Well, I was astounded on the day of the exhibition, Sunday, May 7, 2006, to see Michael Filan's paintings in front of me. First of all, they were much larger than I imagined; they were also grander, more sparkling, even more finely layered and physical than I expected, and I realized that my wild impulses were a correct response, but my slight distancing was more a response to my own anxiety at capturing in words the abstractions that were presented in the paintings than in the paintings themselves. Despite the grandeur I was unexpectedly drawn in, not distanced, and I have come to feel very much at home in the painted world of Michael Filan. It also heartened me to learn that Michael decided to give to his paintings the titles of the poems I wrote for them. That is a wonderful compliment as is his use of some of the text of my poems as titles of some of his other paintings. This project of creating cross-fertilizations in the arts is a great success.
Michael Filan is a painter and art educator based in New York City.
He has exhibited his works in museums and galleries throughout the Northeast, including the Jane Voorhees Zimmerli Art Museum at Rutgers University and the Bronx Museum of the Arts. In Manhattan, he’s shown at Artist Space, the Port Authority of New York, the One Two Three Watts Gallery and the Shirley Fitterman Gallery. In addition, his work is part of several private, public and corporate collections, including those of the Borough of Manhattan Community College, Pfizer Corporation, Colgate-Palmolive and Sally Bingham.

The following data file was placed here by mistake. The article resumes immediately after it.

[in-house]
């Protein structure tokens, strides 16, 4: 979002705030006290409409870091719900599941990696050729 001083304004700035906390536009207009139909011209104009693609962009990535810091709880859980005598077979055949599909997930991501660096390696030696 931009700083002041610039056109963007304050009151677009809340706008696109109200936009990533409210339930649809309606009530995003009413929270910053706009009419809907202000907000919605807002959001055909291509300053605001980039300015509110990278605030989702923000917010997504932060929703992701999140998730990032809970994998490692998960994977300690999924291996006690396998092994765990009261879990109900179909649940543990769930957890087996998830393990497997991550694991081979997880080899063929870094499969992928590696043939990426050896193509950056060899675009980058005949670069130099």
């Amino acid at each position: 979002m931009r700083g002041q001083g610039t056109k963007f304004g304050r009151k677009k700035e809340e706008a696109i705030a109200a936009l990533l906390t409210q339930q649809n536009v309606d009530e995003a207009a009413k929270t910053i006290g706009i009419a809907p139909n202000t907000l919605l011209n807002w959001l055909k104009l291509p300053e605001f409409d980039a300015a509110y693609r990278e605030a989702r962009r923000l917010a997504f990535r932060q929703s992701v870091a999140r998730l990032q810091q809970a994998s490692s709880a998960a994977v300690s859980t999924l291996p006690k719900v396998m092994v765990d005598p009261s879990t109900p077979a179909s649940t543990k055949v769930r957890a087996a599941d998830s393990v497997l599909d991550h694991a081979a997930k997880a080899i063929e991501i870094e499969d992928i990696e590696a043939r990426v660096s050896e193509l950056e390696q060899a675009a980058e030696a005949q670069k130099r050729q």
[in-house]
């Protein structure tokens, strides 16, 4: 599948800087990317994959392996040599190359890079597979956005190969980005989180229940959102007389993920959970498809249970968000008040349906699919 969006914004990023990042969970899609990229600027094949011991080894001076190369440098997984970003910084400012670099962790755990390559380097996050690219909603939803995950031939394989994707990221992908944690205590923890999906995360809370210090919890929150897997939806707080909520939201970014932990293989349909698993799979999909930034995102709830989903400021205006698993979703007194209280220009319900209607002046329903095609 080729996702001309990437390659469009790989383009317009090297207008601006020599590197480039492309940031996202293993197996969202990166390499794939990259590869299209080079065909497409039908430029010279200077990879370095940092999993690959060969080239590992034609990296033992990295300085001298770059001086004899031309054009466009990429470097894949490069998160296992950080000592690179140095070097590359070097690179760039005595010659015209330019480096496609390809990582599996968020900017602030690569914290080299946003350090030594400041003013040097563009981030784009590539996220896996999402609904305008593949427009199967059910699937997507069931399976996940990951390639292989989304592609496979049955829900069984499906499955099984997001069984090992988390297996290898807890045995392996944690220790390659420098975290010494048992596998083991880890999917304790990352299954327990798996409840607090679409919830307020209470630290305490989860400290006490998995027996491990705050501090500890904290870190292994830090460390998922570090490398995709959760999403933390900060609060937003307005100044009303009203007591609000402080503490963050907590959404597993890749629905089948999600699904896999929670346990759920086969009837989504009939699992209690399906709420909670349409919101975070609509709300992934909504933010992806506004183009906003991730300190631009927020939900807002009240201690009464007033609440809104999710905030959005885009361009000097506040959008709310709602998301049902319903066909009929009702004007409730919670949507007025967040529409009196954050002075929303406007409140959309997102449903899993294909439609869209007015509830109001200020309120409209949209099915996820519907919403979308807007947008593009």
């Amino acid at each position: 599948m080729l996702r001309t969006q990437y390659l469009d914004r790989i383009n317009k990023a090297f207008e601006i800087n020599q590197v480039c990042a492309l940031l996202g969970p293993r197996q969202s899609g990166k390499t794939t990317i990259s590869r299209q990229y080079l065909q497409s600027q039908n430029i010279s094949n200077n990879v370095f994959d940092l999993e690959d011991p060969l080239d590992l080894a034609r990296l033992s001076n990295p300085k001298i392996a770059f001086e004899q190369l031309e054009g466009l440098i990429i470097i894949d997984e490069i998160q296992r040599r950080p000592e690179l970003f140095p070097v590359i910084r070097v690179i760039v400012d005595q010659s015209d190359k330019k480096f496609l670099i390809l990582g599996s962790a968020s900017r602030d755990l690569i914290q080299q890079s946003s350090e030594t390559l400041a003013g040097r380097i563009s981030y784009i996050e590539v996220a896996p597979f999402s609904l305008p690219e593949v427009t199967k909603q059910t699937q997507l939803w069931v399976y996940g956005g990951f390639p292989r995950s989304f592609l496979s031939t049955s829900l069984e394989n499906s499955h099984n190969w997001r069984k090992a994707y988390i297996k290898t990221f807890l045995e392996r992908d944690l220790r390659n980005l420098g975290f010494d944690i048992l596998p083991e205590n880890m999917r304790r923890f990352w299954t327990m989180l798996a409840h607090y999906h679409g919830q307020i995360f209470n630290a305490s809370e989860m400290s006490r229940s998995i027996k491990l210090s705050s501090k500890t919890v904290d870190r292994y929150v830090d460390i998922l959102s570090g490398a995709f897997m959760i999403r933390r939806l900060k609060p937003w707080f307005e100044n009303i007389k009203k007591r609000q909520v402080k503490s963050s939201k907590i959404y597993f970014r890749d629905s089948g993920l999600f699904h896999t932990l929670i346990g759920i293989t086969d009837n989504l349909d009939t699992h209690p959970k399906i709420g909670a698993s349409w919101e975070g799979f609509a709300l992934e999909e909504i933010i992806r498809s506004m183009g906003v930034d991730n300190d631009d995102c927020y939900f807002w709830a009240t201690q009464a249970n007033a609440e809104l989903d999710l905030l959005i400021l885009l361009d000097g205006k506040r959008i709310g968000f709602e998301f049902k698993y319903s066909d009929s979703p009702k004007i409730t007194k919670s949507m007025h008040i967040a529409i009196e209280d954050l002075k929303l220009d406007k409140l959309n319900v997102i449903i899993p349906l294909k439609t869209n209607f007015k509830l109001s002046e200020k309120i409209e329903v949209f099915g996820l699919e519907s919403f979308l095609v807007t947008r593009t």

Awards significant to his development as an artist include a grant from the Bronx Council of the Arts for Studio Space in 1983 and four fellowships from the Virginia Center for the Creative Arts.
Along with being a painter, Michael has been an art therapist and art educator. He is now teaching at the School of Visual Arts.
He has a B.F.A. and a master’s degree from Pratt Institute in Brooklyn, N.Y.
John J. Trause, the Director of the Wood-Ridge Memorial Library in Wood-Ridge, N. J. since 2000, has been writing and reciting his poetry for over 25 years. Having worked at the Museum of Modern Art Library from 1991-2000 and participating in The MoMA Strike of 2000, Mr. Trause has been an active part of the NYC art scene as well as an avid devotee of avant-garde public raucousness. Mr. Trause's poetry, translations, and visual work have appeared in SENSATIONS MAGAZINE, COVER (New York, N.Y.), THE NORTH RIVER REVIEW, THE TROUBADOUR, GLOBAL CITY REVIEW, THE RIFT, PARSE, RADIX, XAVIER REVIEW, and the artists' periodical CROSSINGS, published by the Brooklyn Waterfront Artists Coalition, as well as the on-line journals PEDESTAL and SIDEREALITY. It is forthcoming in SULPHUR RIVER REVIEW. His LATTER-DAY LITANY and Other Pseudo-Hagiographica has had a number of revivals after its New York debut in 1998 most recently at the Bickford Theatre at the Morris Museum, Morristown, N. J. in 2004. In 2005 and again in 2006 Mr. Trause was chosen to participate in The Visible Word exhibition and poetry reading (Stevens Institute, Hoboken, N. J.), which paired poets and visual artists, and in 2005 he co-founded the William Carlos Williams Poetry Cooperative in Rutherford, N. J., where he serves as programmer and host. Mr. Trause was a regular collaborator at the Nuyorican Poets Café with SynonymUs, the poetry/performance and music group from 2004 to 2006, and he continues his association with the Wild Angels, the writers group at the Cathedral of St. John the Divine in New York City, where was he was guest instructor 2002-2003 and is still a co-editor of their anthology.